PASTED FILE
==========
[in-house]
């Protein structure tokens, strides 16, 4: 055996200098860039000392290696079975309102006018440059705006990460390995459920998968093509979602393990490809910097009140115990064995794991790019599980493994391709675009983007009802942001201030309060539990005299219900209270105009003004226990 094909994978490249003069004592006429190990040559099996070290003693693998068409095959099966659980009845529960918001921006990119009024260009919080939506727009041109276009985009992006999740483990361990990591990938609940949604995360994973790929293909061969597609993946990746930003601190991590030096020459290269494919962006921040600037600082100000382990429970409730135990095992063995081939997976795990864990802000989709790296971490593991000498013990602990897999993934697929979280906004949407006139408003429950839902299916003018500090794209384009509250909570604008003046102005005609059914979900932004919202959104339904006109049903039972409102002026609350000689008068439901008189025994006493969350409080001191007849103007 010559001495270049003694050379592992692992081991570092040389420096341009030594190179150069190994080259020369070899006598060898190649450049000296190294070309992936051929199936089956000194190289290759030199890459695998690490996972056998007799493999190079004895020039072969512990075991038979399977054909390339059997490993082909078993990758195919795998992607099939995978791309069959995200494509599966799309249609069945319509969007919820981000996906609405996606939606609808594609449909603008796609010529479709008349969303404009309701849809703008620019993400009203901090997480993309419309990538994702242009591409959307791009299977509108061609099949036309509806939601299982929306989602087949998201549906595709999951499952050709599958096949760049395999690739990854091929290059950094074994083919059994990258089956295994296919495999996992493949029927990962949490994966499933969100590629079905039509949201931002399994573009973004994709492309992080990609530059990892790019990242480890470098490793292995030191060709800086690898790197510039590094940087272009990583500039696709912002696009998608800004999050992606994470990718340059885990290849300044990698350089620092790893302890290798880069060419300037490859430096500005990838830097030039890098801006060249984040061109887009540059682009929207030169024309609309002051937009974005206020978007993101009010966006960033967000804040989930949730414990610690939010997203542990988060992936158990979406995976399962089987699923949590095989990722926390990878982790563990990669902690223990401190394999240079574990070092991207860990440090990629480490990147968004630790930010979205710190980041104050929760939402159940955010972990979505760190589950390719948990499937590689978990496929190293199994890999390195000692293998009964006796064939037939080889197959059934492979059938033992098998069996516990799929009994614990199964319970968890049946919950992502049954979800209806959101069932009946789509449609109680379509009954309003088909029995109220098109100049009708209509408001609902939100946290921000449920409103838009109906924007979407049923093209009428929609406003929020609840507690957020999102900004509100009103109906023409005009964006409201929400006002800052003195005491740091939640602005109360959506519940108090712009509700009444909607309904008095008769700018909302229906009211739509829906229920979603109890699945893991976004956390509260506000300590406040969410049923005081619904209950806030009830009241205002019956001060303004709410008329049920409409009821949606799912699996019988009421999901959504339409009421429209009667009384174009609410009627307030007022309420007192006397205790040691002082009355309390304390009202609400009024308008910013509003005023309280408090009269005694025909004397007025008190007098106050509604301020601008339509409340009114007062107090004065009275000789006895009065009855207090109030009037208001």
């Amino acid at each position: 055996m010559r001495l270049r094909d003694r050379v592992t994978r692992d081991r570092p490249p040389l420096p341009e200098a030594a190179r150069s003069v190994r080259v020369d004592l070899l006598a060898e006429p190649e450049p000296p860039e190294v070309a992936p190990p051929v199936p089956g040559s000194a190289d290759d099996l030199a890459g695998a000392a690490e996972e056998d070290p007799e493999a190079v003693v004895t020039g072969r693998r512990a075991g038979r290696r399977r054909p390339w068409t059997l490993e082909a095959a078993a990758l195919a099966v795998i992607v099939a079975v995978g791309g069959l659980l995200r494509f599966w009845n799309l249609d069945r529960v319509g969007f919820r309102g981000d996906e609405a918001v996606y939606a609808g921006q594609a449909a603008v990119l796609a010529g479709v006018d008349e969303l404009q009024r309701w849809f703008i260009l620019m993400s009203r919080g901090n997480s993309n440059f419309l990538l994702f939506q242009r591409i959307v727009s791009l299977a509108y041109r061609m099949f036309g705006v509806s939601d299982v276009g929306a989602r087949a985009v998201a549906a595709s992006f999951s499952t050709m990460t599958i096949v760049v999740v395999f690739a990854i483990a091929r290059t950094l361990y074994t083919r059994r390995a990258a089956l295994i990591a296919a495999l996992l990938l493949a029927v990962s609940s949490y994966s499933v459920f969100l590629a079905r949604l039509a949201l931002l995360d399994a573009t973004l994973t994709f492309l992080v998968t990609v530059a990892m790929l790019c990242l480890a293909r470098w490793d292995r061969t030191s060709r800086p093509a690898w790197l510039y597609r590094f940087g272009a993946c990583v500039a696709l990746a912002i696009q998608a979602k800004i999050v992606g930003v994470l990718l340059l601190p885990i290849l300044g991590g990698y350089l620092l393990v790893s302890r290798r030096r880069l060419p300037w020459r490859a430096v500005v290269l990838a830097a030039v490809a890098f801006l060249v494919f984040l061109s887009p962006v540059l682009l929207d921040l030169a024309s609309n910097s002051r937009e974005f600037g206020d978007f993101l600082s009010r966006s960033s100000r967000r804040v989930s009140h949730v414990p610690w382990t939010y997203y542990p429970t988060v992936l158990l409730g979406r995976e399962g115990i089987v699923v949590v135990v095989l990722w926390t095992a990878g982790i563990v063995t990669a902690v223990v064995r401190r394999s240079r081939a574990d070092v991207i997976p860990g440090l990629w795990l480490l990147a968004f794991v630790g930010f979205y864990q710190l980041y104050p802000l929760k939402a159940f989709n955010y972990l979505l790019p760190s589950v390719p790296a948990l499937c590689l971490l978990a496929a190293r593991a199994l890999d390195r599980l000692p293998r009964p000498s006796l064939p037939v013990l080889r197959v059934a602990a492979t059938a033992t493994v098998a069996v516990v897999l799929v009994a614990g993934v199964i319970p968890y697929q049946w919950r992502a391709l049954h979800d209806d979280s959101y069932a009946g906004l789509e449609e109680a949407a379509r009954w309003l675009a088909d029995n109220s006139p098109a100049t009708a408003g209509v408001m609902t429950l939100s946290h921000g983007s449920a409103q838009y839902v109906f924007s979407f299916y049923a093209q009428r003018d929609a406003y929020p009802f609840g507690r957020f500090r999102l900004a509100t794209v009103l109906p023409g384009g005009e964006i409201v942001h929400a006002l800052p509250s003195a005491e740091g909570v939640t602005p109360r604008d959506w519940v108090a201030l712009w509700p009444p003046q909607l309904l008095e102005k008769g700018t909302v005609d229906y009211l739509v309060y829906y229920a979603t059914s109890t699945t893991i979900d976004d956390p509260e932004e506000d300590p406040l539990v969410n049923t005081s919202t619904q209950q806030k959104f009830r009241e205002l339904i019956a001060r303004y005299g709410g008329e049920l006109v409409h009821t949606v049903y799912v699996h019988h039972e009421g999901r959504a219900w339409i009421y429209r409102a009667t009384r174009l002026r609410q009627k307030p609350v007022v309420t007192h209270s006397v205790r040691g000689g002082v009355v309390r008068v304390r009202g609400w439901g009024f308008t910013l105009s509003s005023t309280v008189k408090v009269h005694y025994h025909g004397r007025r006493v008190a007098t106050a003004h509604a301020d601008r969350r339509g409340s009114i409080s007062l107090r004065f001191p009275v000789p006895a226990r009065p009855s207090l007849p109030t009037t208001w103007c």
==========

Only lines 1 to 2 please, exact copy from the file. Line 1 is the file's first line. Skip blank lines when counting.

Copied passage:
[in-house]
């Protein structure tokens, strides 16, 4: 055996200098860039000392290696079975309102006018440059705006990460390995459920998968093509979602393990490809910097009140115990064995794991790019599980493994391709675009983007009802942001201030309060539990005299219900209270105009003004226990 094909994978490249003069004592006429190990040559099996070290003693693998068409095959099966659980009845529960918001921006990119009024260009919080939506727009041109276009985009992006999740483990361990990591990938609940949604995360994973790929293909061969597609993946990746930003601190991590030096020459290269494919962006921040600037600082100000382990429970409730135990095992063995081939997976795990864990802000989709790296971490593991000498013990602990897999993934697929979280906004949407006139408003429950839902299916003018500090794209384009509250909570604008003046102005005609059914979900932004919202959104339904006109049903039972409102002026609350000689008068439901008189025994006493969350409080001191007849103007 010559001495270049003694050379592992692992081991570092040389420096341009030594190179150069190994080259020369070899006598060898190649450049000296190294070309992936051929199936089956000194190289290759030199890459695998690490996972056998007799493999190079004895020039072969512990075991038979399977054909390339059997490993082909078993990758195919795998992607099939995978791309069959995200494509599966799309249609069945319509969007919820981000996906609405996606939606609808594609449909603008796609010529479709008349969303404009309701849809703008620019993400009203901090997480993309419309990538994702242009591409959307791009299977509108061609099949036309509806939601299982929306989602087949998201549906595709999951499952050709599958096949760049395999690739990854091929290059950094074994083919059994990258089956295994296919495999996992493949029927990962949490994966499933969100590629079905039509949201931002399994573009973004994709492309992080990609530059990892790019990242480890470098490793292995030191060709800086690898790197510039590094940087272009990583500039696709912002696009998608800004999050992606994470990718340059885990290849300044990698350089620092790893302890290798880069060419300037490859430096500005990838830097030039890098801006060249984040061109887009540059682009929207030169024309609309002051937009974005206020978007993101009010966006960033967000804040989930949730414990610690939010997203542990988060992936158990979406995976399962089987699923949590095989990722926390990878982790563990990669902690223990401190394999240079574990070092991207860990440090990629480490990147968004630790930010979205710190980041104050929760939402159940955010972990979505760190589950390719948990499937590689978990496929190293199994890999390195000692293998009964006796064939037939080889197959059934492979059938033992098998069996516990799929009994614990199964319970968890049946919950992502049954979800209806959101069932009946789509449609109680379509009954309003088909029995109220098109100049009708209509408001609902939100946290921000449920409103838009109906924007979407049923093209009428929609406003929020609840507690957020999102900004509100009103109906023409005009964006409201929400006002800052003195005491740091939640602005109360959506519940108090712009509700009444909607309904008095008769700018909302229906009211739509829906229920979603109890699945893991976004956390509260506000300590406040969410049923005081619904209950806030009830009241205002019956001060303004709410008329049920409409009821949606799912699996019988009421999901959504339409009421429209009667009384174009609410009627307030007022309420007192006397205790040691002082009355309390304390009202609400009024308008910013509003005023309280408090009269005694025909004397007025008190007098106050509604301020601008339509409340009114007062107090004065009275000789006895009065009855207090109030009037208001």